• Pressure: The glass materials selected, the unsupported diameter, and the glass thickness all play a role in determining the pressure capabilities of a sight glass assembly. Fused sight glass windows offer high pressure ratings and high safety margins. The strongest fused sight glasses are made from duplex stainless steel and borosilicate glass; this combination creates the highest compression.
  • Impact: Objects that strike the sight glass are seldom sufficient to cause immediate failure, but they can create scratches or gouges that provide a point for tensional force to concentrate. Scratched sight glasses should be replaced immediately.

     For details on how to take on these challenges, download our free copy of the “6 Tips for Critical Sight Glass Applications” white paper.

Compression Trumps Fusion in Sight Glass

“Fusion” is fine for fancy restaurants, but “compression” makes the real difference in sight glasses.

     “Fusion” is sometimes used to describe cuisines that combine ingredients and cooking techniques from different cultures.  However, fusion is also sometimes used to promote some brands of sight glasses based on the belief that greater fusion of glass to metal during the manufacturing process will produce a stronger finished sight glass for use in chemical and pharmaceutical processes.

     During manufacturing, the glass is melted within the metal ring as the ring expands. Then, temperature is raised to the point where the glass and the metal ring fuse together. When the unit cools, the glass hardens before the metal ring shrinks back to its original size. This places the metal ring in tension and the glass in uniform radial compression. The most compression is produced by using an alloy of metal that shrinks a lot as it cools in combination with a type of glass that shrinks little when it cools: the greater the difference, the greater the compression. Fusion – getting the glass to stick to the metal – is easy to achieve but not as critical to sight glass reliability as compression. Compression strengthens the glass because it is stronger than tensile forces that could create internal torque on the glass. Therefore, it is the level of compression, rather than fusion, that predicts the reliability of a sight glass.

     A recent study shows that the combination of glass and metal that provides the most compression also provides the highest strength. The study compared a sight glass made of soda-lime glass and a Duplex stainless steel frame with a borosilicate sight glass (also with a Duplex stainless steel  frame) to analyze the amount of radial compression created by the difference between the glass and the metal in coefficient of thermal expansion as the sight glasses cool. The analysis showed the borosilicate glass produces significantly more compression than one made with soda lime glass. Also, there is a direct relationship between the amount of compression and the strength of the sight glass. The borosilicate sight glass has far greater pressure capability. Strength is also important for worker safety and because it reduces the need for sight glass maintenance and replacement.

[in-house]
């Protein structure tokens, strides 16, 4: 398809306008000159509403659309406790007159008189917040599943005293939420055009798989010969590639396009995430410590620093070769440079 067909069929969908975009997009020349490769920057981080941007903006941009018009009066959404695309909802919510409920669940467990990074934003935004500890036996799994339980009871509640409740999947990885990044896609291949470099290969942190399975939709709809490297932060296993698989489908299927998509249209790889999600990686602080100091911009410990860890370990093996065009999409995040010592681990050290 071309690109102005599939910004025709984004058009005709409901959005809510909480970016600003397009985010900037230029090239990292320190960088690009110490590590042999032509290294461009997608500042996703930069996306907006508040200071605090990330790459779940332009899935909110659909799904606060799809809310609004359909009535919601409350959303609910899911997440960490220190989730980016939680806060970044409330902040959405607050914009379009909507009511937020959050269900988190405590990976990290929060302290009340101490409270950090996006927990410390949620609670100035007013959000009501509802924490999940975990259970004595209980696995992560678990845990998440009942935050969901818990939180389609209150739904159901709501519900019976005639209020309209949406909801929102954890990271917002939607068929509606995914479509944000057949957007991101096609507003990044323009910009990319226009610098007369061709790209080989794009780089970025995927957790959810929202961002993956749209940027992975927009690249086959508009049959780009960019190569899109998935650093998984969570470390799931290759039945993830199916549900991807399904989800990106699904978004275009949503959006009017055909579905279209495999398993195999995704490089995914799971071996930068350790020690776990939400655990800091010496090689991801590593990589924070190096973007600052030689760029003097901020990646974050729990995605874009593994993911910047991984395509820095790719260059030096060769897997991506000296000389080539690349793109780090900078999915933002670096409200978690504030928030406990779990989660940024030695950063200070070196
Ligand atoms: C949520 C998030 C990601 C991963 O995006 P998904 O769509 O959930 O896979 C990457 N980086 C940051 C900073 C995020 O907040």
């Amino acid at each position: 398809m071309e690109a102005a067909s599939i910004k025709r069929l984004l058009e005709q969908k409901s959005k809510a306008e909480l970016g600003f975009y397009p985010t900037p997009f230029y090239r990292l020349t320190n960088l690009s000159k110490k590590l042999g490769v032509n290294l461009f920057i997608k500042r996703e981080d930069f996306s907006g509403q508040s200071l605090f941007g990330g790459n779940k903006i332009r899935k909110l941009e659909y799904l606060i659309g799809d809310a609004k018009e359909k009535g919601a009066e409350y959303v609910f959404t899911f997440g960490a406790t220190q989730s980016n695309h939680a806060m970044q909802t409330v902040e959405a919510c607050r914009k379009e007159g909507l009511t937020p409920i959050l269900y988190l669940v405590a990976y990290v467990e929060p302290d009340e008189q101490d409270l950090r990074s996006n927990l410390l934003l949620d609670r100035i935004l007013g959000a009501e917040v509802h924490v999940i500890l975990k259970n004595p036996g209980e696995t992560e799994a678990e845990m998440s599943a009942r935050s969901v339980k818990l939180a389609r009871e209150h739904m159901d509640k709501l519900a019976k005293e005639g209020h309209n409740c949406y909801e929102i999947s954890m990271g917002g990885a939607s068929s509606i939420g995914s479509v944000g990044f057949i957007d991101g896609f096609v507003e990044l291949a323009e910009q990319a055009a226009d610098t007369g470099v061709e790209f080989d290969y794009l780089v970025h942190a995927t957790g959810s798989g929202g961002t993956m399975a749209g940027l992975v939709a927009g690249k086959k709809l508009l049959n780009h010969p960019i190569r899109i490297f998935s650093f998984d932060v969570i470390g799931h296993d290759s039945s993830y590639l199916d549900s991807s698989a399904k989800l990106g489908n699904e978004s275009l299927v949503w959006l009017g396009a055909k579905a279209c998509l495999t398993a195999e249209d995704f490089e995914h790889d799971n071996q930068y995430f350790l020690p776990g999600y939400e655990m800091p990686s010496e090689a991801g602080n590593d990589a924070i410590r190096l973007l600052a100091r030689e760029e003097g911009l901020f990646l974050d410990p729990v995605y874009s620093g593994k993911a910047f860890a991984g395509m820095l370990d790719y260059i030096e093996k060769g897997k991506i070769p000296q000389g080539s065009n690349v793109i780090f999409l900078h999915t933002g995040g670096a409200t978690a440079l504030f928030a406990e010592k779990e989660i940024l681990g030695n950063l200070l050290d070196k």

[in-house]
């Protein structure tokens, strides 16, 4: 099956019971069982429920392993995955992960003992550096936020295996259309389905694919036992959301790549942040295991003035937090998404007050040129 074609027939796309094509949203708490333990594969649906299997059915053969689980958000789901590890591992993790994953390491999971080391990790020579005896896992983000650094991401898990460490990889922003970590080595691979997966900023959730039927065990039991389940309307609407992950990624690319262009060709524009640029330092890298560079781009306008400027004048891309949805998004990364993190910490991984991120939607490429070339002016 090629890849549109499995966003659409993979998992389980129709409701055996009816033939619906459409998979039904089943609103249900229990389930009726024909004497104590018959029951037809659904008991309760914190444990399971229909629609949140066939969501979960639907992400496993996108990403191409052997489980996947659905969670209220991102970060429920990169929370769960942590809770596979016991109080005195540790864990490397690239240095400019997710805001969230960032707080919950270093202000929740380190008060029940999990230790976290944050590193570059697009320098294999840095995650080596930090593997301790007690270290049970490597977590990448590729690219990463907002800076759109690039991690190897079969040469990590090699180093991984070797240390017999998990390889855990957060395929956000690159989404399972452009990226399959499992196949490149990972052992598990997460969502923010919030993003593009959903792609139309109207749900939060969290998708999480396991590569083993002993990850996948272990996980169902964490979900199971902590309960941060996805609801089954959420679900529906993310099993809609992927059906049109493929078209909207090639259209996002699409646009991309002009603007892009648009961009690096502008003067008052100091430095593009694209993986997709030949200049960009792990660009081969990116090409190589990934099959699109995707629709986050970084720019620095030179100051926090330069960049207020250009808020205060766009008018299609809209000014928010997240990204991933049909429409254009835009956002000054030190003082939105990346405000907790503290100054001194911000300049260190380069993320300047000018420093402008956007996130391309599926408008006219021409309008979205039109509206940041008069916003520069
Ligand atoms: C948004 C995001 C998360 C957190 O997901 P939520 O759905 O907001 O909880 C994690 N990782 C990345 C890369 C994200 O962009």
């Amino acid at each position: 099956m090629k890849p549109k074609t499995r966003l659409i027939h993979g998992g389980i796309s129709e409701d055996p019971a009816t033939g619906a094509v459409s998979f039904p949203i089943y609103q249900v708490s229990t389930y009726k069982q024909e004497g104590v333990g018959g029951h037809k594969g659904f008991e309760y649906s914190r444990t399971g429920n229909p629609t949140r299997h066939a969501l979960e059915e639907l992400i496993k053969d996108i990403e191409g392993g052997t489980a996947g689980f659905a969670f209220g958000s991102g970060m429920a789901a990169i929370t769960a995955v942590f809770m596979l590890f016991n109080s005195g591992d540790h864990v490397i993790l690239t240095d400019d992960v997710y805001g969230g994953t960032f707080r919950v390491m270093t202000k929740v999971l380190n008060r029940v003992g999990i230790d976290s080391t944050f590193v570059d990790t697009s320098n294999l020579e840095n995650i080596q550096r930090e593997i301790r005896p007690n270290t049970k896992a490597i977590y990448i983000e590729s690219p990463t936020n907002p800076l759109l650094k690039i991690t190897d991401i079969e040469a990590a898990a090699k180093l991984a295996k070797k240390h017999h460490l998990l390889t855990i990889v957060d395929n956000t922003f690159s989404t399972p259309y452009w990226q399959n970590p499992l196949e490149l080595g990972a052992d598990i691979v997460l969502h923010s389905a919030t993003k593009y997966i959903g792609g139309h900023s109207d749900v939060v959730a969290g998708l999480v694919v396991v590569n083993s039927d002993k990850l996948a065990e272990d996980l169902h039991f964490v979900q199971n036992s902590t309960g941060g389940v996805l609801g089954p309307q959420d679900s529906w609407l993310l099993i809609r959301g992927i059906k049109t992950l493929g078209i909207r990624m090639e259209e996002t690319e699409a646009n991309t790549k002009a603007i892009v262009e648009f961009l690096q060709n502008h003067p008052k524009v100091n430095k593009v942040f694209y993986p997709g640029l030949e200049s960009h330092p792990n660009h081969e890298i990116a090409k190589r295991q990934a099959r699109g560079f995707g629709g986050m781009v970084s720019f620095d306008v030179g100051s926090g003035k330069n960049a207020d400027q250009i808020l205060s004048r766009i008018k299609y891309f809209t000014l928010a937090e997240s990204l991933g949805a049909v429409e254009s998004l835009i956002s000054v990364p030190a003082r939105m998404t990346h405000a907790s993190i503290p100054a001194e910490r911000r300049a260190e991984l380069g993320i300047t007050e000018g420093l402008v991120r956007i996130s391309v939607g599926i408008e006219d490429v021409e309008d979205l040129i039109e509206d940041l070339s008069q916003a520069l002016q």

The study also compared the compressive force of a sight glass made with proprietary soda-lime glass coupled with a Hastelloy C22 stainless steel ring (which is touted for its high glass-to-metal fusion) with that of a Duplex/borosilicate sight glass. The borosilicate glass/Duplex stainless steel construction provided four and a half times the pressure capability of the soda-lime/Hastelloy sight glass. The reliability of a sight glass has almost nothing to do with fusion; compression is what matters most because it secures the glass to the metal and creates a leak proof seal. Click here to see a full line of borosilicate sight glass products.

      For all the details on this study, take a few minutes to read the white paper on compression vs. fusion.


Let There be (More) Light!

     You may remember the old story about a man who is looking for his lost keys beneath a streetlamp. A passerby asks the man if he is sure about where he dropped them, and the man says, “Actually, I think I dropped them in the grass over there.” The passerby asks, “Then why aren’t you looking where you dropped them?” The first man answers, “Because the light is better here.”

     On a street corner or in a processing facility, sufficient light makes all the difference in spotting what you need to find. The interiors of vessels and pipelines are typically far too dark to allow operators to observe important stages of their process readily through a sight glass. Flashlights usually don’t cast enough light and often produce glare, complicating the inspection process. Luminaires mounted onto sight glasses offer a more effective solution. Many processes take place in hazardous environments where explosive conditions may be present. For these applications, explosion proof lighting combines safe interior illumination and glare-free viewing.

     There is a wide variety of ex lights to choose from. When choosing a light for a specific sight glass application, consider factors like type of technology, size, weight, voltage, wattage, materials of construction, mounting configuration, and light pattern. Energy consumption, location requirements, heat output, ambient conditions, and vibration must also be taken into account.

     The “Understanding and Specifying Sight Glass Lighting” handbook addresses these considerations to help specifiers choose the most appropriate lighting solution for the application. Download your free copy today: http://www.sightglassblog.com/blog/03.html.